As the Tirca Karlis Gallery, directed by Tirca Cohen, this was not just a nexus of the Provincetown art scene in its heyday, but an important landmark for anyone who cared about modern American art. Consider the roster of “16 Americans” in July 1961. It included Milton Avery, Nell Blaine, Richard Diebenkorn, Robert Goodnough, Sam Francis, Alfred Leslie, John Levee, Louise Nevelson, Theodoros Stamos and Joseph Stefanelli.
In 1938, 20 years before Cohen opened her gallery here, Marion Blakeman established the Personal Appearance shop; Peter Hunt helping with the décor. She sold toiletries, perfumes, colognes, powders, creams, preparations, compacts, beach bags, scarves, costume jewelry and a product called Gardenalls, “something all will want to slip into many a day, even if one never gets near a flower garden.” (“Women Will Find Shopping Thrills,” The Advocate, 30 June 1938.)
A fascinating variety of commercial tenants followed Personal Appearance’s short run. The jeweler Arthur King was here in the mid-’40s; Hopkins Cleansers in the late ’40s; Alfred, Hair Stylist in the late ’40s and early ’50s, run by Alfred Simoneau (“formerly of Elizabeth Arden”) and his wife, Ruth; the painter James Kirk Merrick in the early ’50s; and the Harl-Chris Beauty Studio in 1955.
But it was the arrival in 1958 of Theresa “Tirca” Cohen (d 1974) and her husband, Charles “Karlis” Cohen, that put 353 Commercial Street on the national art map. It is a measure of their gallery’s importance that The Tides of Provincetown catalogue devotes an entire chapter to it, “The Tirca Karlis Gallery: Pivotal Decades of Provincetown Art,” by Julie Heller and Whitney Smith. Following is a very abbreviated version of their account:
Tirca, who had been a dancer and choreographer in New York, became enamored of modern art after a chance encounter with Wassily Kandinski. Before she and Karlis opened in Provincetown, they had been art dealers in New York and Westport, Conn. Their gallery took up two floors at No. 353.
Avery (1885-1965; Provincetown Artist Registry) was a favorite of Tirca’s, Heller and Smith write. His work was in at least two shows every summer at the gallery. Twice, in 1955 and 1960, she championed Avery personally at the Museum of Modern Art, calling him the “poet of American Art.” Among other favorites were Stamos (1922-1997; obituary in The New York Times), who was one of the 18 so-called “Irascibles”; Edward Giobbi (b 1926; Times Topics), who had come to Provincetown to study with Henry Hensche; Lester Johnson (1919-2010; obituary in The New York Times), the intense and confrontational Figurative Expressionist; and Bob Thompson (1937-1966; Wikipedia), whose contemporary interpretations of Old Masters made his one of the leading African-American artists of his generation.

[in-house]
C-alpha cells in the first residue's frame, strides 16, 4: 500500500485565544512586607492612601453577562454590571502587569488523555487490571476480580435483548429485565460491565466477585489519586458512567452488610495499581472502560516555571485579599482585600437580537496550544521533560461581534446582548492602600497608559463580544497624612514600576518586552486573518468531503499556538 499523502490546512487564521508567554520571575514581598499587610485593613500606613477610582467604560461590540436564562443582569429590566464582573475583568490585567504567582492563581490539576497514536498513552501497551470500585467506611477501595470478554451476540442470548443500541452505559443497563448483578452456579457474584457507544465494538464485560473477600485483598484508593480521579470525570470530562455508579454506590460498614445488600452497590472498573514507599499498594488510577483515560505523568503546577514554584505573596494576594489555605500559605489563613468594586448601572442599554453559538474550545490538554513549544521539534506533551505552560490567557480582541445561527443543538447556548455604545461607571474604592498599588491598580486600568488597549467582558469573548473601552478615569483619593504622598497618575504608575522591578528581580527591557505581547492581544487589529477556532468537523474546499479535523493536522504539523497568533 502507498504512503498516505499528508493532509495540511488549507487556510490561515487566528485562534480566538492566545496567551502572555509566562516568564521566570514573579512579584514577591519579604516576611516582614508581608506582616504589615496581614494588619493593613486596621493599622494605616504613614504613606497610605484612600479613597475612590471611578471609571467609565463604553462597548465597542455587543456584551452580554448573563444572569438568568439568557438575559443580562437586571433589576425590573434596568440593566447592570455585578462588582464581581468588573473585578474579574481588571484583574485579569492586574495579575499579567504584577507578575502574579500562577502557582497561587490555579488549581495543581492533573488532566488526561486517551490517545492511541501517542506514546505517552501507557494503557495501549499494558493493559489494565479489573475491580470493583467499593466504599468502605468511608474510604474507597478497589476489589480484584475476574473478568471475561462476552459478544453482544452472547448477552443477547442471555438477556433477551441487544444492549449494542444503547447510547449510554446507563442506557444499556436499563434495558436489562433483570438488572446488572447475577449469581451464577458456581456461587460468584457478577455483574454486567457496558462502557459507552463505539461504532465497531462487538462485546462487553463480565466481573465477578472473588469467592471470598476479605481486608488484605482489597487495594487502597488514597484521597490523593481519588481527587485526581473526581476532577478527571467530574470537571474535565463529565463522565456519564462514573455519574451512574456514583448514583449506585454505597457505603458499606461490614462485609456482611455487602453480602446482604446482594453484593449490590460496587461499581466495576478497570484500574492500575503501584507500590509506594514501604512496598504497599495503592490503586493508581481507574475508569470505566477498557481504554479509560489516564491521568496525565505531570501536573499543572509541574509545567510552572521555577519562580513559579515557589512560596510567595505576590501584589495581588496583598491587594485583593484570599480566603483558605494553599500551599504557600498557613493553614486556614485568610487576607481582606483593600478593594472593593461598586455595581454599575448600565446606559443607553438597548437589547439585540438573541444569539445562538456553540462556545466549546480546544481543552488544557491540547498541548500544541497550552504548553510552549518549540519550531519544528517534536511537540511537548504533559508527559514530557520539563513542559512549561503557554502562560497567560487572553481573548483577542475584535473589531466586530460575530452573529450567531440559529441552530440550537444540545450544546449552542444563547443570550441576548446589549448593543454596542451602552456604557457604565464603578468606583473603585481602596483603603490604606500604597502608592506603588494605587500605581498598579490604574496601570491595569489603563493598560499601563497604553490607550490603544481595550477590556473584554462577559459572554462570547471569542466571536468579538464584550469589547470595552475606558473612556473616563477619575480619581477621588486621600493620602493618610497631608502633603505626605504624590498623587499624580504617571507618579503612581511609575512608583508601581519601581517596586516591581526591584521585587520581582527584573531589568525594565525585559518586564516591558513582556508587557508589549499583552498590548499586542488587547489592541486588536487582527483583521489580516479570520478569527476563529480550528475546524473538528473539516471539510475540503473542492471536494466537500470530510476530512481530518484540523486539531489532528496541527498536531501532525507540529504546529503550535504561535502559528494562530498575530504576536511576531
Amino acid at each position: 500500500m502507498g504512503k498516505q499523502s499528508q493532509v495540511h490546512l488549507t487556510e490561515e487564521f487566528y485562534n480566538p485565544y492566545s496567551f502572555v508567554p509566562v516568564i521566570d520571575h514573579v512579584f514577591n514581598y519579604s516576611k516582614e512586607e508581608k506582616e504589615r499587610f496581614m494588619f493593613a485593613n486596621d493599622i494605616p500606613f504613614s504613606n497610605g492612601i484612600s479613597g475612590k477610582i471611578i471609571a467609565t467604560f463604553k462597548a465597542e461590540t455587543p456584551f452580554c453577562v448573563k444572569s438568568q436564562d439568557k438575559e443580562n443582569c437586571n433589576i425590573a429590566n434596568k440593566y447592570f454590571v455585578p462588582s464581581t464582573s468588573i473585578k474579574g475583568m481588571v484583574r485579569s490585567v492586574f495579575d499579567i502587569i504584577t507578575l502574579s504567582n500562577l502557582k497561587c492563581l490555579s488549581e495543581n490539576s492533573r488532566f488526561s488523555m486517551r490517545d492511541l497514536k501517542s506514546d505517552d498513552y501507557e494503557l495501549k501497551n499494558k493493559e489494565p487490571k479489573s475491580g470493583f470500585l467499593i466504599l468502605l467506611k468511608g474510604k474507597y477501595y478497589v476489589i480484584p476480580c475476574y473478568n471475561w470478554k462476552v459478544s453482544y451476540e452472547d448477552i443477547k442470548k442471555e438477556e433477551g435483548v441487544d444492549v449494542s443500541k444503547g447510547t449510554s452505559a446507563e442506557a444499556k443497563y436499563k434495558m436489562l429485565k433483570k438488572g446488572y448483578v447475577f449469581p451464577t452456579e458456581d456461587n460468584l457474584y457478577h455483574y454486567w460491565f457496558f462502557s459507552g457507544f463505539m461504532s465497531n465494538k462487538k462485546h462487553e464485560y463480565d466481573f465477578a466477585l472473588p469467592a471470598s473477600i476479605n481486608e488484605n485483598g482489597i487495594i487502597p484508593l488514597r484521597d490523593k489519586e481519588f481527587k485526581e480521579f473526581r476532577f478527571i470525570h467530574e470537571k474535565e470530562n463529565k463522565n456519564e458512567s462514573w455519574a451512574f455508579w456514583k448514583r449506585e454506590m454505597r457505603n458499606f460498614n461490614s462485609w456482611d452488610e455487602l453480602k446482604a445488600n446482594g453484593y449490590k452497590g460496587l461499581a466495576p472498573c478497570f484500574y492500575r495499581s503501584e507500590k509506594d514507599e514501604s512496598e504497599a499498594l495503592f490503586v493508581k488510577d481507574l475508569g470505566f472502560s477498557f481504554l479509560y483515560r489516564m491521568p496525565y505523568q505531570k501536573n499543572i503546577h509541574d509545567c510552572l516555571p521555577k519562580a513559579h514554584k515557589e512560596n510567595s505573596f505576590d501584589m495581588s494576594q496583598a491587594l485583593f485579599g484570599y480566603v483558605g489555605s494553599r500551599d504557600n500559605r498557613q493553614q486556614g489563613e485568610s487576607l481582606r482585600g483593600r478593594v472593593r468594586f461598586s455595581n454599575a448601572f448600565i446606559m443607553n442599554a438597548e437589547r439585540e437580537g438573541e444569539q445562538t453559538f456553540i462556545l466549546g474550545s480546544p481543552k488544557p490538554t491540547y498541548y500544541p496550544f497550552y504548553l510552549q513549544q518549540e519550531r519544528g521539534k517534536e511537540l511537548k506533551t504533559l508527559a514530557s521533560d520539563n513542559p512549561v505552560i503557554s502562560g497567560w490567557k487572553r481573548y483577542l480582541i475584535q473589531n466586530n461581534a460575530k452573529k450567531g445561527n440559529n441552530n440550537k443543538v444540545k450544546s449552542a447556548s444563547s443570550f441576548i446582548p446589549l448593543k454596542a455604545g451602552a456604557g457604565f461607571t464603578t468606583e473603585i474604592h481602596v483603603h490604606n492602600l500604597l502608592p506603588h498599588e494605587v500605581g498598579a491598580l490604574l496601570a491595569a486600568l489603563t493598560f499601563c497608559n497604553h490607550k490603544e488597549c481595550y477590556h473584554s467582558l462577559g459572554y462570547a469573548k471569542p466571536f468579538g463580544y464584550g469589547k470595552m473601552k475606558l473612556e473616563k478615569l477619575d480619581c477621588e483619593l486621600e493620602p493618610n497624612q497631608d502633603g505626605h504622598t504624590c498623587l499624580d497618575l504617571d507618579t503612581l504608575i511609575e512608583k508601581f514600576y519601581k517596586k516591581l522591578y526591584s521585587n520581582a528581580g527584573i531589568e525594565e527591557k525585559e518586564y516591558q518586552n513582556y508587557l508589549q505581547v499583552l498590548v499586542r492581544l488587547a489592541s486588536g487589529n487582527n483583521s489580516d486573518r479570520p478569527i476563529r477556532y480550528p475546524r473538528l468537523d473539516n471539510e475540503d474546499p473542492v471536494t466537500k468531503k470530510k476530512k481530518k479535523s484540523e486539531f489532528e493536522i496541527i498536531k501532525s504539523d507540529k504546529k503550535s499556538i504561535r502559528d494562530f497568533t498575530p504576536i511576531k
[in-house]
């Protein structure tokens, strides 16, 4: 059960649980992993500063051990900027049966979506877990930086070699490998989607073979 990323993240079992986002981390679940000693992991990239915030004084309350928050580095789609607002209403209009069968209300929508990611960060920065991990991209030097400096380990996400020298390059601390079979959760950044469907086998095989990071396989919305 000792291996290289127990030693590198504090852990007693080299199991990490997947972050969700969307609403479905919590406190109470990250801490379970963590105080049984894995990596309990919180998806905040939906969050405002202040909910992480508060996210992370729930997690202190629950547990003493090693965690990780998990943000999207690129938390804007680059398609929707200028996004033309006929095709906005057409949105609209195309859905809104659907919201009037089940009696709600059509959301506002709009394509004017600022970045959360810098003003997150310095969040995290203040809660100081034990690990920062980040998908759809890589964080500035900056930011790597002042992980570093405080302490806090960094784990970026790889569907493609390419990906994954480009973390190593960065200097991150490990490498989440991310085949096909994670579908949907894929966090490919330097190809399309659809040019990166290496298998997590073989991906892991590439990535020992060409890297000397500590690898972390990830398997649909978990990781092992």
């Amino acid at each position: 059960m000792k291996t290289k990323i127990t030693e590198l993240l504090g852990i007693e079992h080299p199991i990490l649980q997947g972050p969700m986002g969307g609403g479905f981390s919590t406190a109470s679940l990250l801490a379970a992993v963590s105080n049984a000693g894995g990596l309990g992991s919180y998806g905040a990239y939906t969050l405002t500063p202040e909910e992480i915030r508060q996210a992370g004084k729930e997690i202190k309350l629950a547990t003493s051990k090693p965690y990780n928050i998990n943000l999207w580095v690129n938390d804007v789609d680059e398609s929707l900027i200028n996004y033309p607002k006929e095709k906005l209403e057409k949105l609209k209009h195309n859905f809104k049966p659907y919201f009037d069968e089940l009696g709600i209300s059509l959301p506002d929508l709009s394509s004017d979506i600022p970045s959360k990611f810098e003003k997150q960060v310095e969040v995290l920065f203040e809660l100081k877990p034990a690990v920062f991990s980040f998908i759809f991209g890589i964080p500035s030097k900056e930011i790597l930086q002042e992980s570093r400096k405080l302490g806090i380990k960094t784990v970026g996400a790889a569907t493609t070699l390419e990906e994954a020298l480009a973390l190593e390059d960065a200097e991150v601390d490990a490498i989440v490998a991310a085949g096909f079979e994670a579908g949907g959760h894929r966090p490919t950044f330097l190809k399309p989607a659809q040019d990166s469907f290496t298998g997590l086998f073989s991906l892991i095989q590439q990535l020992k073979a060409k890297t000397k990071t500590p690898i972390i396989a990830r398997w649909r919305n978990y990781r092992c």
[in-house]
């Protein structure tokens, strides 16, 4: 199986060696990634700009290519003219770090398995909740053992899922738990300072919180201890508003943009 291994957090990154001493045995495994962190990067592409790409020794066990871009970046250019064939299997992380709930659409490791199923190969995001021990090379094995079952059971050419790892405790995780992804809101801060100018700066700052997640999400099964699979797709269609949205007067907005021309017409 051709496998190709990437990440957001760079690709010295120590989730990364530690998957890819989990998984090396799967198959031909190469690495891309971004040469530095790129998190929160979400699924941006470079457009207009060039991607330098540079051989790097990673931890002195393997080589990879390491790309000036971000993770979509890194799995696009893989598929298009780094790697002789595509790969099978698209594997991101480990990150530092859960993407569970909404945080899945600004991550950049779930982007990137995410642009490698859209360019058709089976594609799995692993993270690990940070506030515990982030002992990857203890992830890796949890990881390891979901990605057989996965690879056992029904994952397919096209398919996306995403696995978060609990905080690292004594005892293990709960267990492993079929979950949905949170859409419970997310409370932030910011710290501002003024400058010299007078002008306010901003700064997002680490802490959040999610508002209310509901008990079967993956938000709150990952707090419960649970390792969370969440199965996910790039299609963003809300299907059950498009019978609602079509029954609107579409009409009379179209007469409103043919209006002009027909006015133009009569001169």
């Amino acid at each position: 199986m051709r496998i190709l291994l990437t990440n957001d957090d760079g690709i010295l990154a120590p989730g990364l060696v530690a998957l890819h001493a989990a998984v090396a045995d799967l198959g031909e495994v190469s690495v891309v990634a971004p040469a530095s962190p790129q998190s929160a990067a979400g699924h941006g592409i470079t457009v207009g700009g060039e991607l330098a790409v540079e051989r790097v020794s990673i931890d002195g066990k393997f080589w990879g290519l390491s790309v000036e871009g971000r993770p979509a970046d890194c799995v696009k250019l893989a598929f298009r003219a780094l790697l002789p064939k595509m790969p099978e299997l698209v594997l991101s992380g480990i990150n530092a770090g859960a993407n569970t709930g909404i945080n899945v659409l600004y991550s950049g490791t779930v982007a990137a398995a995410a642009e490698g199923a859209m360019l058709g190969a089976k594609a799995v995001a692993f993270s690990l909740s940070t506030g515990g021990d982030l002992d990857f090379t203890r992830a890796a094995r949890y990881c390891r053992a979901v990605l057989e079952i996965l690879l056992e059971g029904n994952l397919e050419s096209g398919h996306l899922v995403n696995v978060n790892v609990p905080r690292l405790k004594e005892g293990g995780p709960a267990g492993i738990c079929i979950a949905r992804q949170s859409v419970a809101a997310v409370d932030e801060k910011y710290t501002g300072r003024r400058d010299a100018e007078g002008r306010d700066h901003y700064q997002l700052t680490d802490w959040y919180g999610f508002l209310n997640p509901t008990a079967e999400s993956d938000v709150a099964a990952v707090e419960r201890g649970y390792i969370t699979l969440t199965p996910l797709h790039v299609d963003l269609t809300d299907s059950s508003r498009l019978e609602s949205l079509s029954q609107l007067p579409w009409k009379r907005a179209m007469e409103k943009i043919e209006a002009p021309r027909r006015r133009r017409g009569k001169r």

Amid all the comings and goings in the Provincetown art scene, Tirca Karlis was not only an outstanding but a durable presence. Tirca Cohen herself presided for 17 years, until her death in 1974. Karlis Cohen and their son, Aaron, continued the gallery into the early 1980s, though Heller and Smith note sadly that “without its matriarch, it changed unavoidably.” They concluded:
The kind of art that artists, collectors and the public saw in the gallery and at the openings was new and fresh — it was not yet in museums and would be only much later in significant collections and in New York. A large number of artists that Tirca showcased each summer reached critical acclaim and are now celebrated as leaders in the Abstract Expressionist, Figurative Expressionist, Surrealist and modern art movements.
The current tenant, Kennedy Gallery and Studios, showcases the paintings of Robert E. Kennedy and Michele Richard Kennedy, who is another Hensche student.